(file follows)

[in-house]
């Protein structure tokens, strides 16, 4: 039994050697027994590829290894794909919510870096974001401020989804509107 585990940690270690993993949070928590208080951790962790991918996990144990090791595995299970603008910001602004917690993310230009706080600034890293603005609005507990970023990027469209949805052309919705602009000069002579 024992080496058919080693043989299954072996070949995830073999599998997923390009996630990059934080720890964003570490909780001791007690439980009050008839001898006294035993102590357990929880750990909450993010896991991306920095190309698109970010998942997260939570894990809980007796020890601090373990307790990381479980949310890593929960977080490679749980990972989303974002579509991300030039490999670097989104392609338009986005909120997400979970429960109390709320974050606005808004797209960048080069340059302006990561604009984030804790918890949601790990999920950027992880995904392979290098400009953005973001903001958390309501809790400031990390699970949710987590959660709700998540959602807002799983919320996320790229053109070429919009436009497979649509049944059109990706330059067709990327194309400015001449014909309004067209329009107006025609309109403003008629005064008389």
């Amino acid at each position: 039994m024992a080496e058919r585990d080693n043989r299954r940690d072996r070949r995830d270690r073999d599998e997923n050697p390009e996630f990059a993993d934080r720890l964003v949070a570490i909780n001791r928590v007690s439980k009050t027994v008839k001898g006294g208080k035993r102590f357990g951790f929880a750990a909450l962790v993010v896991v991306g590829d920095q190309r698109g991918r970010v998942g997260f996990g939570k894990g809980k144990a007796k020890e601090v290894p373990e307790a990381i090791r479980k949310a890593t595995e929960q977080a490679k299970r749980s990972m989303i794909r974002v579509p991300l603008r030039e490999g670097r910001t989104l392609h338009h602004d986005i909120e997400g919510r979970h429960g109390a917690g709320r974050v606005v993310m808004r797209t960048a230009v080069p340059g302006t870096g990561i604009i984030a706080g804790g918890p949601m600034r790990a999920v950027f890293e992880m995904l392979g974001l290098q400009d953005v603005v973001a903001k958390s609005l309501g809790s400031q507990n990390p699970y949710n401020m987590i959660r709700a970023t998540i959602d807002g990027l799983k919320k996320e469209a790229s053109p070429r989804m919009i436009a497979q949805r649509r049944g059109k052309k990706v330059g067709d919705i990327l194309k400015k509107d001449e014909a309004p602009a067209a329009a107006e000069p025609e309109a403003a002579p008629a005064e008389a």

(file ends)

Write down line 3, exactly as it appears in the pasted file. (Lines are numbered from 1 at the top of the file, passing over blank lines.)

């Amino acid at each position: 039994m024992a080496e058919r585990d080693n043989r299954r940690d072996r070949r995830d270690r073999d599998e997923n050697p390009e996630f990059a993993d934080r720890l964003v949070a570490i909780n001791r928590v007690s439980k009050t027994v008839k001898g006294g208080k035993r102590f357990g951790f929880a750990a909450l962790v993010v896991v991306g590829d920095q190309r698109g991918r970010v998942g997260f996990g939570k894990g809980k144990a007796k020890e601090v290894p373990e307790a990381i090791r479980k949310a890593t595995e929960q977080a490679k299970r749980s990972m989303i794909r974002v579509p991300l603008r030039e490999g670097r910001t989104l392609h338009h602004d986005i909120e997400g919510r979970h429960g109390a917690g709320r974050v606005v993310m808004r797209t960048a230009v080069p340059g302006t870096g990561i604009i984030a706080g804790g918890p949601m600034r790990a999920v950027f890293e992880m995904l392979g974001l290098q400009d953005v603005v973001a903001k958390s609005l309501g809790s400031q507990n990390p699970y949710n401020m987590i959660r709700a970023t998540i959602d807002g990027l799983k919320k996320e469209a790229s053109p070429r989804m919009i436009a497979q949805r649509r049944g059109k052309k990706v330059g067709d919705i990327l194309k400015k509107d001449e014909a309004p602009a067209a329009a107006e000069p025609e309109a403003a002579p008629a005064e008389a």